John Paul Stevens, the senior justice on the Supreme Court and the bench's liberal lion, says he gave serious thought to retiring—in the late 1980s, when he was 65 years old. Instead, while younger colleagues have packed their bags, Stevens has become the court's master tactician, cobbling together narrow majorities for decisions on civil rights, the death penalty, and Guantanamo Bay. Now approaching 90, Stevens suggests to USA Today that he's ready to leave: "That can't be news. I'm not exactly a kid."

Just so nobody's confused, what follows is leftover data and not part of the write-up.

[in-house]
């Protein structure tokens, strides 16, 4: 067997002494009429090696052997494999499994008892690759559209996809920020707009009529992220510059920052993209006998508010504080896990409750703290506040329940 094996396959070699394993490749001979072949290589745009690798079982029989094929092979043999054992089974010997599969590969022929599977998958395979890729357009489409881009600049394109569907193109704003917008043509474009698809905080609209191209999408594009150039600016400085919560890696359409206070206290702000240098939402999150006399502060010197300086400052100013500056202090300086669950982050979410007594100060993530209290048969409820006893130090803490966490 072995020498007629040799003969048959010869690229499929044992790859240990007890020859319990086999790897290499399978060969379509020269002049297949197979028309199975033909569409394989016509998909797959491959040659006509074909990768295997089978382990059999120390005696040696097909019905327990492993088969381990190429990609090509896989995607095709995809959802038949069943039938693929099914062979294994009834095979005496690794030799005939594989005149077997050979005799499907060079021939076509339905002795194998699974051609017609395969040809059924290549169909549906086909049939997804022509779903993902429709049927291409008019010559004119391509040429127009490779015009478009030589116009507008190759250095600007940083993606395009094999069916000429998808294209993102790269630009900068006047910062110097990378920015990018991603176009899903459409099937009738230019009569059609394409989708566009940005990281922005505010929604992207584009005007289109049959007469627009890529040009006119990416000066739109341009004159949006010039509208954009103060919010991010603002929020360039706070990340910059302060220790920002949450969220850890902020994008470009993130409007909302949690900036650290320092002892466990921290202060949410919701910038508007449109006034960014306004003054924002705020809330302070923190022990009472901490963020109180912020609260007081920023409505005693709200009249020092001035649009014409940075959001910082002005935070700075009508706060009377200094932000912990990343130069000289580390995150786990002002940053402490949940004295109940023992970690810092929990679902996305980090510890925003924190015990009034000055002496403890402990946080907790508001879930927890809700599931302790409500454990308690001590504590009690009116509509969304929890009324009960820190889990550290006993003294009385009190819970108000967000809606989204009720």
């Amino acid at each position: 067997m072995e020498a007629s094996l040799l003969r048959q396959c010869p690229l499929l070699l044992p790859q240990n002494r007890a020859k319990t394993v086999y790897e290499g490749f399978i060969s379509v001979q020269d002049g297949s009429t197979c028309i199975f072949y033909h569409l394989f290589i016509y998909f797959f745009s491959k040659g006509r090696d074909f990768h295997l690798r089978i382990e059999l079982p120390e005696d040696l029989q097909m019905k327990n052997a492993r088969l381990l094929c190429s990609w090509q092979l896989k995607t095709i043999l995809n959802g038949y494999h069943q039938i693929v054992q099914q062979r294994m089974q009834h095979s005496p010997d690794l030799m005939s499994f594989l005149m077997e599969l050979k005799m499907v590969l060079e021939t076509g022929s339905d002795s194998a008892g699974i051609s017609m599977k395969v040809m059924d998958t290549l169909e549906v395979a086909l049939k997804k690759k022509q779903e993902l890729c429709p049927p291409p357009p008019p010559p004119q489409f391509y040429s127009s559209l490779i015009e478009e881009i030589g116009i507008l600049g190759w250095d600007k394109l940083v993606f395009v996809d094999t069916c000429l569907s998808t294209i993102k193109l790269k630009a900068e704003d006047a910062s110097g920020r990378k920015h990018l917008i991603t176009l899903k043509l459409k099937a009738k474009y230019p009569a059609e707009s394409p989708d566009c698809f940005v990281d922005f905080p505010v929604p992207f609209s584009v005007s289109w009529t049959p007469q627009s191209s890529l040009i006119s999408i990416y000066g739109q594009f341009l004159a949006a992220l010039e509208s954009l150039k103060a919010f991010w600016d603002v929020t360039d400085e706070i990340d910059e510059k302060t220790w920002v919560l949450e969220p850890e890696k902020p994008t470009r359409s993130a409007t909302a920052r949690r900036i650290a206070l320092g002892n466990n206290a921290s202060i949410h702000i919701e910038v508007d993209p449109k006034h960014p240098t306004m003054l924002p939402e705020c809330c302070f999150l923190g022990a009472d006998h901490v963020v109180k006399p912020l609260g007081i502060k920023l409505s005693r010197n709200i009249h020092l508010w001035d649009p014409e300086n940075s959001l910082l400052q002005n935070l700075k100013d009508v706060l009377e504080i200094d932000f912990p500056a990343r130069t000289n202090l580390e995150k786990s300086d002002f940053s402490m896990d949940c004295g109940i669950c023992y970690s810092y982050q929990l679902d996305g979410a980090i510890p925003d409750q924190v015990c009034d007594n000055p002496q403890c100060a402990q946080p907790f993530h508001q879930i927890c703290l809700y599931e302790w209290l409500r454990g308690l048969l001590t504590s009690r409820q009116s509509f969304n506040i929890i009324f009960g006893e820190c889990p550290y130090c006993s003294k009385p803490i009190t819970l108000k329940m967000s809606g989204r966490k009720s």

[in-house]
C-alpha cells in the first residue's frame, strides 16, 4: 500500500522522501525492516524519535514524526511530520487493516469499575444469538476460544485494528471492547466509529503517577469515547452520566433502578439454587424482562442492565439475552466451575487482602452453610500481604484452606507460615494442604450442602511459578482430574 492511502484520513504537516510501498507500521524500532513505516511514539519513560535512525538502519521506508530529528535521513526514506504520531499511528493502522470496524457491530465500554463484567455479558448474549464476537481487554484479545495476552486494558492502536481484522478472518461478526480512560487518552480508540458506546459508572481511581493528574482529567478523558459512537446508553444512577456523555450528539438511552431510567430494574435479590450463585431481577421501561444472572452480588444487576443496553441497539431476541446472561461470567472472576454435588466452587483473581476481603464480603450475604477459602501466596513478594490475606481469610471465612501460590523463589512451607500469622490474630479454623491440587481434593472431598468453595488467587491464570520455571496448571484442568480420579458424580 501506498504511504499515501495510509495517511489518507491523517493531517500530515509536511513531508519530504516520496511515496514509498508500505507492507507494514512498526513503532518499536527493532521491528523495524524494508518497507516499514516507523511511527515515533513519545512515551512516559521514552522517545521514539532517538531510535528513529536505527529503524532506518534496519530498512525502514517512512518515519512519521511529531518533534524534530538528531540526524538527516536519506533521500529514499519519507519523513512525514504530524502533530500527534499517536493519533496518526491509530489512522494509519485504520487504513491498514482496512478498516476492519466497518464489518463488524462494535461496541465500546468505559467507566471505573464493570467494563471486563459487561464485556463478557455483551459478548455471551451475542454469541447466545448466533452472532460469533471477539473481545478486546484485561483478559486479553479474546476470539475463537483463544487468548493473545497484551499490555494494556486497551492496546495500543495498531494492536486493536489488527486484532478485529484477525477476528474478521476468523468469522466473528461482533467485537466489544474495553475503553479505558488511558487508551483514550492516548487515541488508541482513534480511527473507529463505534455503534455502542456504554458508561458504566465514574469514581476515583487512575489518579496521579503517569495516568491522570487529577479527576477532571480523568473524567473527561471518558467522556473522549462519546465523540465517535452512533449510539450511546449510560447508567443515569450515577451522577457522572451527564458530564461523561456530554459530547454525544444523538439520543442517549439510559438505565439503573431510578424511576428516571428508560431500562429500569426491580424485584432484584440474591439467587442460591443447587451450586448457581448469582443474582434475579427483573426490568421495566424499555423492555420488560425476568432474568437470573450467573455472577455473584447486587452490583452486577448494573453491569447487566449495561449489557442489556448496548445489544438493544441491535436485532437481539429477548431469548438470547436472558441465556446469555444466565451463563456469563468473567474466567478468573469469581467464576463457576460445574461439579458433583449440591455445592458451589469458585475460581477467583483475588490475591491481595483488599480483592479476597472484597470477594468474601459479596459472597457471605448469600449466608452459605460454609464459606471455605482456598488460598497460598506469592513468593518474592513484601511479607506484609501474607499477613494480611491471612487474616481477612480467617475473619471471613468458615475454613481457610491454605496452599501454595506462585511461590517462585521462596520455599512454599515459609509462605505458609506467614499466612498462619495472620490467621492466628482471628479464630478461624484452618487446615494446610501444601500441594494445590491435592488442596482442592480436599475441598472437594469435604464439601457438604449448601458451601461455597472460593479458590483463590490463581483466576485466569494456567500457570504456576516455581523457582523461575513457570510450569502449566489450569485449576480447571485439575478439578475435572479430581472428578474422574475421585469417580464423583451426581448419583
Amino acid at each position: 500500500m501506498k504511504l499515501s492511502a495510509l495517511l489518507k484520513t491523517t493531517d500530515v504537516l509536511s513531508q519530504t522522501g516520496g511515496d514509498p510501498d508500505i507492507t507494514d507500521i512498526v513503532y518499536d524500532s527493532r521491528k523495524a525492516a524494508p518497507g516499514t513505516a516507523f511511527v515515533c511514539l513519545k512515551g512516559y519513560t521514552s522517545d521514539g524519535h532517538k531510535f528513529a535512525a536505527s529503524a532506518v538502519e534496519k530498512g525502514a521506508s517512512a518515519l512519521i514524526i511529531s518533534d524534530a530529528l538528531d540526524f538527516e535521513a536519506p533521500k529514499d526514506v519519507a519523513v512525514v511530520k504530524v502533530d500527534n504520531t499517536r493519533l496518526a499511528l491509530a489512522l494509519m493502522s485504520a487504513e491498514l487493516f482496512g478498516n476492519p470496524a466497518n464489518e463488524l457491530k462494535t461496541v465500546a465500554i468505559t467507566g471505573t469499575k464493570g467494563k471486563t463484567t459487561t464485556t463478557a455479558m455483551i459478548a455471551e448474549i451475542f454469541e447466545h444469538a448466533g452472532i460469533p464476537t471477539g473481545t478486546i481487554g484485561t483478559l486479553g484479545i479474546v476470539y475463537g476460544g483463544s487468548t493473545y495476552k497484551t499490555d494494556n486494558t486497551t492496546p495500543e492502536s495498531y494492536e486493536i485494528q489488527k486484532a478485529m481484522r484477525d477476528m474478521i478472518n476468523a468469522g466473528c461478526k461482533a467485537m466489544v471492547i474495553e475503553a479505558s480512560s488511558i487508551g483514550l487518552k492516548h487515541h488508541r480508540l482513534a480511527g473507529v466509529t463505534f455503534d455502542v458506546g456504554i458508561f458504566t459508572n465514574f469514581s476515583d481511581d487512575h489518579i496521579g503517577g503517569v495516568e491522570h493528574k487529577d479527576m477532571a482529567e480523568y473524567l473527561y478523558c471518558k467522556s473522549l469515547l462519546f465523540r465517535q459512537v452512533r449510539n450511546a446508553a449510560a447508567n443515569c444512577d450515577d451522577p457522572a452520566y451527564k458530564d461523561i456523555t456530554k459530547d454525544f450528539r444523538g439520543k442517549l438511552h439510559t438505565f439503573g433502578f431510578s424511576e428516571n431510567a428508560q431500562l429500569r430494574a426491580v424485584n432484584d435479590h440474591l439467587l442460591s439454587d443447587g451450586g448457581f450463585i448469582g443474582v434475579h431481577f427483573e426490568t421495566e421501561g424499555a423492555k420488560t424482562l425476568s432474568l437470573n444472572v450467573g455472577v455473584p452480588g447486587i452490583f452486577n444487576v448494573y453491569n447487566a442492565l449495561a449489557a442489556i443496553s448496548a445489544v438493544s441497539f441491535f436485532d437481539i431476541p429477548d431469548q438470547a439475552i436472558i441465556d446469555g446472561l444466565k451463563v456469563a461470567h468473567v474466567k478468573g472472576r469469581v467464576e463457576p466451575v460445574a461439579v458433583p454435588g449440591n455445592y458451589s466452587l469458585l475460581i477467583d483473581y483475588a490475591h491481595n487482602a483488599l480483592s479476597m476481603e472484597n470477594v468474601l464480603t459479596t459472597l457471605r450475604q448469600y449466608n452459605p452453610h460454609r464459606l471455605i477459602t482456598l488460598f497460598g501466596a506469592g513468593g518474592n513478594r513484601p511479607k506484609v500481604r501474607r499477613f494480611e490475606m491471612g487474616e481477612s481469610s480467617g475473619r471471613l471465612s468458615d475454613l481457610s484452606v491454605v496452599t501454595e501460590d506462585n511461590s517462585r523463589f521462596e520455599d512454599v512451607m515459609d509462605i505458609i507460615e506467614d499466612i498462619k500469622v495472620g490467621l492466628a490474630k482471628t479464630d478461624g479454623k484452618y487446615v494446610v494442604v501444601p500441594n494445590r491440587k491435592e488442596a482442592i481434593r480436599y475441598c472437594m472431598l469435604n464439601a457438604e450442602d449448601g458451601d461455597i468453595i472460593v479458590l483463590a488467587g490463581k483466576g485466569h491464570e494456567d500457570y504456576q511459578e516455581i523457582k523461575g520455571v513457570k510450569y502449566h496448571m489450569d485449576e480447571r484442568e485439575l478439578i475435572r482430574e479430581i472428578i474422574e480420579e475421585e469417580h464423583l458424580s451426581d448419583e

Stevens has hired fewer clerks for this year's session, and although he stops short of telling the paper he's retiring he speaks about his career with a tone of farewell. The bowtie-sporting justice says the court has changed "dramatically" since President Ford appointed him; with the exception of Ruth Bader Ginsburg, "every new appointee has been more conservative than his or her predecessor." Stevens is highly impressed by Sonia Sotomayor but, then again, he compliments all his colleagues: "Sometimes I'm disappointed in the decisions they reach, but I respect every one of them."